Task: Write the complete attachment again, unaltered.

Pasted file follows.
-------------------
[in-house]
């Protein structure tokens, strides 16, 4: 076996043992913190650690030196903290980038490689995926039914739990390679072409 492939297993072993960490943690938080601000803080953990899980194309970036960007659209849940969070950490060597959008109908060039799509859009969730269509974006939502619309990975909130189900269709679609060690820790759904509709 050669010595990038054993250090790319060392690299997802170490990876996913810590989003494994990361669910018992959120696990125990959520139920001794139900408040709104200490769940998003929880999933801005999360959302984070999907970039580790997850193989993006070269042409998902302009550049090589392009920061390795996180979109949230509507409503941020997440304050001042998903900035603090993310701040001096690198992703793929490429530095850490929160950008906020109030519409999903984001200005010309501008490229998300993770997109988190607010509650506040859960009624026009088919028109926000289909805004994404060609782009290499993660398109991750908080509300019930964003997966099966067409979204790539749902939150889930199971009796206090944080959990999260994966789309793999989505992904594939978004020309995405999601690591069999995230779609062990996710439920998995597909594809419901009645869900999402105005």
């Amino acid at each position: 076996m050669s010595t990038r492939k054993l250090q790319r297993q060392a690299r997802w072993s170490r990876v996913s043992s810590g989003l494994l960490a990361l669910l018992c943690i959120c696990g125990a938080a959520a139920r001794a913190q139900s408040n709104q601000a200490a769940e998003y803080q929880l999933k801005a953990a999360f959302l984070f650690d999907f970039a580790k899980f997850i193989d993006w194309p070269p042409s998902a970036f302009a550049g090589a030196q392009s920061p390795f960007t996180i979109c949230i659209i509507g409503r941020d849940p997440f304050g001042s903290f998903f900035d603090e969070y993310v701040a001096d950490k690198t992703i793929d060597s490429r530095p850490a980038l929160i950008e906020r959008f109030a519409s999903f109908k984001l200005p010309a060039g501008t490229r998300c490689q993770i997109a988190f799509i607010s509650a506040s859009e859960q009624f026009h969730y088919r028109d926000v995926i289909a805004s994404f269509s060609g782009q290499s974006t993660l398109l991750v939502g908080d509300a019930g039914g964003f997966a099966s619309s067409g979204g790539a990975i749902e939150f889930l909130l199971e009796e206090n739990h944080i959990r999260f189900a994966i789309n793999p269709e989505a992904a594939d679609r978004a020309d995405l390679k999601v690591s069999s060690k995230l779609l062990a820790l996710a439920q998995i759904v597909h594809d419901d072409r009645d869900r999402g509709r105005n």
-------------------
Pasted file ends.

[in-house]
């Protein structure tokens, strides 16, 4: 076996043992913190650690030196903290980038490689995926039914739990390679072409 492939297993072993960490943690938080601000803080953990899980194309970036960007659209849940969070950490060597959008109908060039799509859009969730269509974006939502619309990975909130189900269709679609060690820790759904509709 050669010595990038054993250090790319060392690299997802170490990876996913810590989003494994990361669910018992959120696990125990959520139920001794139900408040709104200490769940998003929880999933801005999360959302984070999907970039580790997850193989993006070269042409998902302009550049090589392009920061390795996180979109949230509507409503941020997440304050001042998903900035603090993310701040001096690198992703793929490429530095850490929160950008906020109030519409999903984001200005010309501008490229998300993770997109988190607010509650506040859960009624026009088919028109926000289909805004994404060609782009290499993660398109991750908080509300019930964003997966099966067409979204790539749902939150889930199971009796206090944080959990999260994966789309793999989505992904594939978004020309995405999601690591069999995230779609062990996710439920998995597909594809419901009645869900999402105005």
């Amino acid at each position: 076996m050669s010595t990038r492939k054993l250090q790319r297993q060392a690299r997802w072993s170490r990876v996913s043992s810590g989003l494994l960490a990361l669910l018992c943690i959120c696990g125990a938080a959520a139920r001794a913190q139900s408040n709104q601000a200490a769940e998003y803080q929880l999933k801005a953990a999360f959302l984070f650690d999907f970039a580790k899980f997850i193989d993006w194309p070269p042409s998902a970036f302009a550049g090589a030196q392009s920061p390795f960007t996180i979109c949230i659209i509507g409503r941020d849940p997440f304050g001042s903290f998903f900035d603090e969070y993310v701040a001096d950490k690198t992703i793929d060597s490429r530095p850490a980038l929160i950008e906020r959008f109030a519409s999903f109908k984001l200005p010309a060039g501008t490229r998300c490689q993770i997109a988190f799509i607010s509650a506040s859009e859960q009624f026009h969730y088919r028109d926000v995926i289909a805004s994404f269509s060609g782009q290499s974006t993660l398109l991750v939502g908080d509300a019930g039914g964003f997966a099966s619309s067409g979204g790539a990975i749902e939150f889930l909130l199971e009796e206090n739990h944080i959990r999260f189900a994966i789309n793999p269709e989505a992904a594939d679609r978004a020309d995405l390679k999601v690591s069999s060690k995230l779609l062990a820790l996710a439920q998995i759904v597909h594809d419901d072409r009645d869900r999402g509709r105005n």